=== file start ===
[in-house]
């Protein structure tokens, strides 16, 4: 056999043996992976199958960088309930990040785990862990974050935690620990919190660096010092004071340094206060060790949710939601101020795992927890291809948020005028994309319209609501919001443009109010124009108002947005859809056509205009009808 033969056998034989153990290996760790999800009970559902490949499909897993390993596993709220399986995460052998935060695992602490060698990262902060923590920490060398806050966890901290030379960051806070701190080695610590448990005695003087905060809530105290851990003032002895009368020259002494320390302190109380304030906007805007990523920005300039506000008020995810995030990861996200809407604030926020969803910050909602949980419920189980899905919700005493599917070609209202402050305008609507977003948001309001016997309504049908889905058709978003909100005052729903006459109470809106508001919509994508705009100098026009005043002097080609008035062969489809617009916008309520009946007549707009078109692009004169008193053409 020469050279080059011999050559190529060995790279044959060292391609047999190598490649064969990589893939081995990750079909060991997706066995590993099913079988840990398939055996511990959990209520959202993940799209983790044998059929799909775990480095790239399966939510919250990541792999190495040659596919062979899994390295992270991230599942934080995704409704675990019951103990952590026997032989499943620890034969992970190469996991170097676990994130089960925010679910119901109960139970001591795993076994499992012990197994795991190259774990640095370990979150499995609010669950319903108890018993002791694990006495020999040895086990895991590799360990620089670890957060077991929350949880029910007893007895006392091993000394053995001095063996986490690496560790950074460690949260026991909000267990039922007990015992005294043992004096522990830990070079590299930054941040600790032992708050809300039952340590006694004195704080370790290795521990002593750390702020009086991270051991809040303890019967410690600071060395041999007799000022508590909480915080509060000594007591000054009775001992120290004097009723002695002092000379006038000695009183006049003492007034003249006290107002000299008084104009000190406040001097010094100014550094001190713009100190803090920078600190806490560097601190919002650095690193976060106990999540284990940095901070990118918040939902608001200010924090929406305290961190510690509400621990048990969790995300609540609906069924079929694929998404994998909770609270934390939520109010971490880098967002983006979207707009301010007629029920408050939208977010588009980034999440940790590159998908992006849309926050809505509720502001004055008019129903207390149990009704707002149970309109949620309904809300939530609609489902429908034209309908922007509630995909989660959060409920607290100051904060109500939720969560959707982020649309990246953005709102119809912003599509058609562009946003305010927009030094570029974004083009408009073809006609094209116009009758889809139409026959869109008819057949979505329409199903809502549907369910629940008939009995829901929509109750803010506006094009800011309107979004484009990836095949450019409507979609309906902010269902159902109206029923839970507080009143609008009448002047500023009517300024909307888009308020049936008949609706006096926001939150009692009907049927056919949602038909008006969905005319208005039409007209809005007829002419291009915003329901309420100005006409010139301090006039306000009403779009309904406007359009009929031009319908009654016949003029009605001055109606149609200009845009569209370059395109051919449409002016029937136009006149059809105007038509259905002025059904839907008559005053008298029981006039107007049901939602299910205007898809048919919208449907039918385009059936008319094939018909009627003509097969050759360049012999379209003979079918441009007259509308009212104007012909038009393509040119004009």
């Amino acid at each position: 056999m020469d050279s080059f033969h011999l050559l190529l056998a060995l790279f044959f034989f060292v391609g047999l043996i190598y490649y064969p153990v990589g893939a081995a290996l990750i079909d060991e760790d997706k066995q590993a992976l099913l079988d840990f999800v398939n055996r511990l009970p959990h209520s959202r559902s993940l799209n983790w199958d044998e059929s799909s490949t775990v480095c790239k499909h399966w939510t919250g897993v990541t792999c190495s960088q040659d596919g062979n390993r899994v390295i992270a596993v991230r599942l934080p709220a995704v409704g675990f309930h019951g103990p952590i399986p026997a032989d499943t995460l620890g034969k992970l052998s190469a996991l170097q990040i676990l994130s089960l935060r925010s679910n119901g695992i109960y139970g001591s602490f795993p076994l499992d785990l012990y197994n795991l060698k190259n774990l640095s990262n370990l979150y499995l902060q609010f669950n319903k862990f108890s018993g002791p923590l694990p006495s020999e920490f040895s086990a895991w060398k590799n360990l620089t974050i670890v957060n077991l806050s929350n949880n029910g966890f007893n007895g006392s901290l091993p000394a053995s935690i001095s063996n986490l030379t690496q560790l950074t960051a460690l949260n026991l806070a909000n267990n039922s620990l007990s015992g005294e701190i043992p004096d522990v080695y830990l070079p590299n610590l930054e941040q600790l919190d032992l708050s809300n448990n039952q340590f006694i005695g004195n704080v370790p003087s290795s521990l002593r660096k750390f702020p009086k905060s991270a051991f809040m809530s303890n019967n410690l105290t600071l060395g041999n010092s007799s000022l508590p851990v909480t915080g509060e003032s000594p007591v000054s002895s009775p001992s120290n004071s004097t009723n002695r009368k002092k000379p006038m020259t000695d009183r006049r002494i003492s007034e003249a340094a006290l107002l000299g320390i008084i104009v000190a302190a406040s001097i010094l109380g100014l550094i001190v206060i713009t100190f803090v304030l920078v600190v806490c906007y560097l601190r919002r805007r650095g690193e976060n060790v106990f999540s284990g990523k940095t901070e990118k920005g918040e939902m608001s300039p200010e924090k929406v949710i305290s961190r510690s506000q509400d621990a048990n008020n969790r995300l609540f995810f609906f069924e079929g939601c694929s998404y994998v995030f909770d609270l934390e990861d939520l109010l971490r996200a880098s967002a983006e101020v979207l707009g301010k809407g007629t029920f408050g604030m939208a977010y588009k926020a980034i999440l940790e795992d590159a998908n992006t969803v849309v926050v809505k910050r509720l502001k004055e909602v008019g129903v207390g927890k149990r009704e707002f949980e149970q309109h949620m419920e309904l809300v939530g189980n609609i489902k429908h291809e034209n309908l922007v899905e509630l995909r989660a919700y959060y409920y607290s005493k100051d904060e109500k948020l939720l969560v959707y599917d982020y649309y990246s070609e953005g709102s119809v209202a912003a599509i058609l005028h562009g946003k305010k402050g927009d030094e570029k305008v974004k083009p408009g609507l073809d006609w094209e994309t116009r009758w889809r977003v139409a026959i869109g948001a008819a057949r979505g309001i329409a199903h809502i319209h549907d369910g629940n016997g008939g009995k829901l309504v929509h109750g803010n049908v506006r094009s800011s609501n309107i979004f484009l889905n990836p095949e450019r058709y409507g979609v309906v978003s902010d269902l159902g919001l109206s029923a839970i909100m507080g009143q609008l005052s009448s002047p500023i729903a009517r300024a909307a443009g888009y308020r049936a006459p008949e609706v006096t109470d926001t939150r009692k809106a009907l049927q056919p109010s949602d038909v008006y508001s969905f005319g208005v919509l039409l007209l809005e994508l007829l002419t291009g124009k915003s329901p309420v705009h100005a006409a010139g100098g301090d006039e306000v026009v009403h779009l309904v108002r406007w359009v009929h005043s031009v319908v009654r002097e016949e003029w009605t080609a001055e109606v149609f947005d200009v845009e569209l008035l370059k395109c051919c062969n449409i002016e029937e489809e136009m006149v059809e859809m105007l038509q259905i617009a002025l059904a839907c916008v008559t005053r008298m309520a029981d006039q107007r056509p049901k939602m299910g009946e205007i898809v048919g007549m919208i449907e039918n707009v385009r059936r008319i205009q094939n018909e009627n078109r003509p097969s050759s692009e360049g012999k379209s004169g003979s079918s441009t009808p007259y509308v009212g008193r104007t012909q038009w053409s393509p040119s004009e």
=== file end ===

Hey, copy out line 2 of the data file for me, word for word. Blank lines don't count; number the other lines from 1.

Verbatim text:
């Protein structure tokens, strides 16, 4: 056999043996992976199958960088309930990040785990862990974050935690620990919190660096010092004071340094206060060790949710939601101020795992927890291809948020005028994309319209609501919001443009109010124009108002947005859809056509205009009808 033969056998034989153990290996760790999800009970559902490949499909897993390993596993709220399986995460052998935060695992602490060698990262902060923590920490060398806050966890901290030379960051806070701190080695610590448990005695003087905060809530105290851990003032002895009368020259002494320390302190109380304030906007805007990523920005300039506000008020995810995030990861996200809407604030926020969803910050909602949980419920189980899905919700005493599917070609209202402050305008609507977003948001309001016997309504049908889905058709978003909100005052729903006459109470809106508001919509994508705009100098026009005043002097080609008035062969489809617009916008309520009946007549707009078109692009004169008193053409 020469050279080059011999050559190529060995790279044959060292391609047999190598490649064969990589893939081995990750079909060991997706066995590993099913079988840990398939055996511990959990209520959202993940799209983790044998059929799909775990480095790239399966939510919250990541792999190495040659596919062979899994390295992270991230599942934080995704409704675990019951103990952590026997032989499943620890034969992970190469996991170097676990994130089960925010679910119901109960139970001591795993076994499992012990197994795991190259774990640095370990979150499995609010669950319903108890018993002791694990006495020999040895086990895991590799360990620089670890957060077991929350949880029910007893007895006392091993000394053995001095063996986490690496560790950074460690949260026991909000267990039922007990015992005294043992004096522990830990070079590299930054941040600790032992708050809300039952340590006694004195704080370790290795521990002593750390702020009086991270051991809040303890019967410690600071060395041999007799000022508590909480915080509060000594007591000054009775001992120290004097009723002695002092000379006038000695009183006049003492007034003249006290107002000299008084104009000190406040001097010094100014550094001190713009100190803090920078600190806490560097601190919002650095690193976060106990999540284990940095901070990118918040939902608001200010924090929406305290961190510690509400621990048990969790995300609540609906069924079929694929998404994998909770609270934390939520109010971490880098967002983006979207707009301010007629029920408050939208977010588009980034999440940790590159998908992006849309926050809505509720502001004055008019129903207390149990009704707002149970309109949620309904809300939530609609489902429908034209309908922007509630995909989660959060409920607290100051904060109500939720969560959707982020649309990246953005709102119809912003599509058609562009946003305010927009030094570029974004083009408009073809006609094209116009009758889809139409026959869109008819057949979505329409199903809502549907369910629940008939009995829901929509109750803010506006094009800011309107979004484009990836095949450019409507979609309906902010269902159902109206029923839970507080009143609008009448002047500023009517300024909307888009308020049936008949609706006096926001939150009692009907049927056919949602038909008006969905005319208005039409007209809005007829002419291009915003329901309420100005006409010139301090006039306000009403779009309904406007359009009929031009319908009654016949003029009605001055109606149609200009845009569209370059395109051919449409002016029937136009006149059809105007038509259905002025059904839907008559005053008298029981006039107007049901939602299910205007898809048919919208449907039918385009059936008319094939018909009627003509097969050759360049012999379209003979079918441009007259509308009212104007012909038009393509040119004009």